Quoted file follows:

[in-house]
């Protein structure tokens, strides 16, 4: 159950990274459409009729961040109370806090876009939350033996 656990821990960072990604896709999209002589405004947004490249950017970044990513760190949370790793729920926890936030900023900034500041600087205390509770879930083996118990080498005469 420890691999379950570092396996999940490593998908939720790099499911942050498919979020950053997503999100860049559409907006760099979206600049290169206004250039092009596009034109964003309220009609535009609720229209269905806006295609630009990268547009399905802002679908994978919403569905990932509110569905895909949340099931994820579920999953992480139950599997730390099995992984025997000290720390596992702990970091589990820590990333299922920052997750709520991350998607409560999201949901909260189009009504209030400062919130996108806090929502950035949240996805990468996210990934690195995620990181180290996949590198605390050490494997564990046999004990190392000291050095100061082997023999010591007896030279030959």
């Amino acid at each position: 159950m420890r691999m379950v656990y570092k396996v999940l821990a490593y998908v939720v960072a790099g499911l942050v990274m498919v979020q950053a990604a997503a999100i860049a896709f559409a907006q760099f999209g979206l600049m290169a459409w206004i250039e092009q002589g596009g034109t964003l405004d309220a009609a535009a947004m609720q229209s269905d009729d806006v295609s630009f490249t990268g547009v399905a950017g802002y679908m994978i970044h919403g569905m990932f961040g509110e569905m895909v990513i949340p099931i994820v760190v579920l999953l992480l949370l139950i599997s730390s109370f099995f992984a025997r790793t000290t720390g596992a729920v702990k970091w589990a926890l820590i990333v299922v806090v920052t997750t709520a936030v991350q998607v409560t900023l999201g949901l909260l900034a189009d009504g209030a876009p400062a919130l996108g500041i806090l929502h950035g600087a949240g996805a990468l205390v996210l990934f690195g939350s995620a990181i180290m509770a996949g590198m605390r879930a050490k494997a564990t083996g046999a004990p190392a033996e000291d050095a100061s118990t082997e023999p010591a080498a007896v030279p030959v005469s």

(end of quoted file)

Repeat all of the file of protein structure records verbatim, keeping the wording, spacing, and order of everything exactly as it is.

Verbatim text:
[in-house]
């Protein structure tokens, strides 16, 4: 159950990274459409009729961040109370806090876009939350033996 656990821990960072990604896709999209002589405004947004490249950017970044990513760190949370790793729920926890936030900023900034500041600087205390509770879930083996118990080498005469 420890691999379950570092396996999940490593998908939720790099499911942050498919979020950053997503999100860049559409907006760099979206600049290169206004250039092009596009034109964003309220009609535009609720229209269905806006295609630009990268547009399905802002679908994978919403569905990932509110569905895909949340099931994820579920999953992480139950599997730390099995992984025997000290720390596992702990970091589990820590990333299922920052997750709520991350998607409560999201949901909260189009009504209030400062919130996108806090929502950035949240996805990468996210990934690195995620990181180290996949590198605390050490494997564990046999004990190392000291050095100061082997023999010591007896030279030959």
């Amino acid at each position: 159950m420890r691999m379950v656990y570092k396996v999940l821990a490593y998908v939720v960072a790099g499911l942050v990274m498919v979020q950053a990604a997503a999100i860049a896709f559409a907006q760099f999209g979206l600049m290169a459409w206004i250039e092009q002589g596009g034109t964003l405004d309220a009609a535009a947004m609720q229209s269905d009729d806006v295609s630009f490249t990268g547009v399905a950017g802002y679908m994978i970044h919403g569905m990932f961040g509110e569905m895909v990513i949340p099931i994820v760190v579920l999953l992480l949370l139950i599997s730390s109370f099995f992984a025997r790793t000290t720390g596992a729920v702990k970091w589990a926890l820590i990333v299922v806090v920052t997750t709520a936030v991350q998607v409560t900023l999201g949901l909260l900034a189009d009504g209030a876009p400062a919130l996108g500041i806090l929502h950035g600087a949240g996805a990468l205390v996210l990934f690195g939350s995620a990181i180290m509770a996949g590198m605390r879930a050490k494997a564990t083996g046999a004990p190392a033996e000291d050095a100061s118990t082997e023999p010591a080498a007896v030279p030959v005469s």